(Source: Trading Economics)
In Europe, however, even weak economies like Italy currently have a trade surplus. In addition, Europe is still a bit behind the US in its economic recovery, which means further improvement in the economy is likely to be seen in Europe during 2018.
Given that growth seems to be returning in many areas, investors might decide to invest their capital more locally. If the flow of capital to the US diminishes, then the USD could depreciate further even when interest rates go up. Repatriation of cash in 2018 is a tailwind, but given the lower valuations and maybe a home bias, I feel more comfortable investing in Europe.
Current long positions Wubbe Bos
The largest current position is CK Hutchison (OTCPK:CKHUY), a conglomerate based in Hong Kong but with many European holdings. That is trading at attractive valuations with a strong balance sheet. With a large cash balance, a low P/E of 11.3 and strong positions in defensive industries, it is a good position while we are deep in the cycle.
Many investors are very focused on the yield of their portfolio. For me, this depends on the reinvestment opportunities of the companies. My US part of the portfolio has a very low yield. Of the four US-listed companies, only Brookfield Asset Management is paying a dividend and yields just 1.29%.
Yields on some international investments, however, are quite attractive. Car manufacturers have a nice dividend yield, and in addition, are hoarding cash for a potential disaster which, in my opinion, is unlikely to unfold next year. Especially in Europe, the situation seems quite safe, while the US auto loan market is becoming stretched and something to keep an eye on.
In 2017, I received $2106.22 in dividends, which is 3.3% yield on starting capital plus additional investments. Due to strong increases, the current yield is lower, but this could change somewhat again due to stock rotation during the year.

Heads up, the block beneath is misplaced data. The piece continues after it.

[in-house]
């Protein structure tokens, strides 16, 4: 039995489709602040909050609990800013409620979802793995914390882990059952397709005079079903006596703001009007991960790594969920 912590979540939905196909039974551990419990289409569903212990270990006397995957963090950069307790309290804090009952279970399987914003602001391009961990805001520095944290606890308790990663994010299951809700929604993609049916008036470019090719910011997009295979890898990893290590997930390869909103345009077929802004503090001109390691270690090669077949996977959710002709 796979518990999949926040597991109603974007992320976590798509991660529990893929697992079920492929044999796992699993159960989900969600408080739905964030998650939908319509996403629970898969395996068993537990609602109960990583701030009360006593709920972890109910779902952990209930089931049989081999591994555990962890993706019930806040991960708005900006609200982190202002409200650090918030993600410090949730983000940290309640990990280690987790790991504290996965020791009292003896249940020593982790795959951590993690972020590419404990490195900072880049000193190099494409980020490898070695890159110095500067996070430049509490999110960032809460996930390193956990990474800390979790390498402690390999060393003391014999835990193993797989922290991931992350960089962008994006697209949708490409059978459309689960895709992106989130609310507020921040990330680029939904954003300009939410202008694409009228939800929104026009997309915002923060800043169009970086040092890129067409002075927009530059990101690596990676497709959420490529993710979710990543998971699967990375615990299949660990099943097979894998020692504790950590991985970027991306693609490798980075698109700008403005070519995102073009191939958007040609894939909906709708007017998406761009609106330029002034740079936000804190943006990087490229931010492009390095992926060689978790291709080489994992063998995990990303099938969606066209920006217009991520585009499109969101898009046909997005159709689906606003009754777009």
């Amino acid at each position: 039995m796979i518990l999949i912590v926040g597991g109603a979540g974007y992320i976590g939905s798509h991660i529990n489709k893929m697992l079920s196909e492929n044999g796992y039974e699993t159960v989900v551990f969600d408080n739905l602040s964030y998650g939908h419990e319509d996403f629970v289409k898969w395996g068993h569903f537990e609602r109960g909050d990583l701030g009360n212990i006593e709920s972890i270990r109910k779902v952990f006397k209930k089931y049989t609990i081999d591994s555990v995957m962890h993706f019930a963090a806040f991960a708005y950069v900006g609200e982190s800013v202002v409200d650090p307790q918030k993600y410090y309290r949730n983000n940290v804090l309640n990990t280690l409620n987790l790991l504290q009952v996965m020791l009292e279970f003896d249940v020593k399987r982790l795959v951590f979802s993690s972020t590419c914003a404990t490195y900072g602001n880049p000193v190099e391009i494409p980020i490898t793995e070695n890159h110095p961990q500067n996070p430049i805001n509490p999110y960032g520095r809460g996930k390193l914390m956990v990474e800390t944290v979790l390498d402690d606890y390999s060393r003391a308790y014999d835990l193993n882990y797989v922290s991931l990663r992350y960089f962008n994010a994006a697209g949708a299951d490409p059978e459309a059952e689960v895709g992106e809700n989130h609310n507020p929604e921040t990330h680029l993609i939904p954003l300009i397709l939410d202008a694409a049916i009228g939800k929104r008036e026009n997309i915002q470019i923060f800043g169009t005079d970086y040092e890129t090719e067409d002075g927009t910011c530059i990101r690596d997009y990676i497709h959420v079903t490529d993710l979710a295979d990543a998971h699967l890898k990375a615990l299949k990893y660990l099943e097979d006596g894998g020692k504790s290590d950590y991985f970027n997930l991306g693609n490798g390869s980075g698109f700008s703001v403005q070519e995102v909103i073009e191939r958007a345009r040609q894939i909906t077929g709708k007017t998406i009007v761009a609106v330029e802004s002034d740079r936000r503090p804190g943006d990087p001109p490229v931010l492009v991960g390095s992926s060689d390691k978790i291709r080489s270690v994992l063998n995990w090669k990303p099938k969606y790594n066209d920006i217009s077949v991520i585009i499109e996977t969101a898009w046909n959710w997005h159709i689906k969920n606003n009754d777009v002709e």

What worked in 2017
Most things worked out great in 2017, but some really stand out. The best decision was to focus more on European companies. While most people on Seeking Alpha write more on US companies, European companies were not popular at all. The old continent has lost it, and it was a dominant view that new elections would ruin everything that was not already broken. While this view has improved, I still see quite some negative or sceptical comments around Europe, and I think that European companies are still trading at more attractive levels than US companies.
Something else that worked well in 207 was being aggressive. Since the bull market is getting quite old, a lot of people hide in defensive sectors like utilities or "safe" companies like Coca-Cola (NYSE:KO) or Proctor & Gamble (NYSE:PG). While I agree the bull market is old, the next recession is likely going to be different from the last one. I know car and housing companies are cyclical, but their valuations are just at very cheap levels, while companies supplying them have much higher valuations and are just as cyclical, like Caterpillar (NYSE:CAT).
This year, problems emerged in retail and malls which nobody predicted and ruined some "safe" stocks. Safe stocks are just not as safe as commonly believed due to their valuations. Utilities in Europe got decimated due to low energy demand and new generation possibilities. This can happen in the US as well, but still, utilities like Dominion Energy (NYSE:D) are viewed as very safe, while being heavily leveraged. Especially utility companies with heavy exposure to unregulated businesses are at risk when a recession hits. Many tech stocks trade at high valuations which could easily collapse - and don't even get me started on cryptocurrencies. I'd rather buy companies with known risks that people are overestimating because of what happened in the last recession.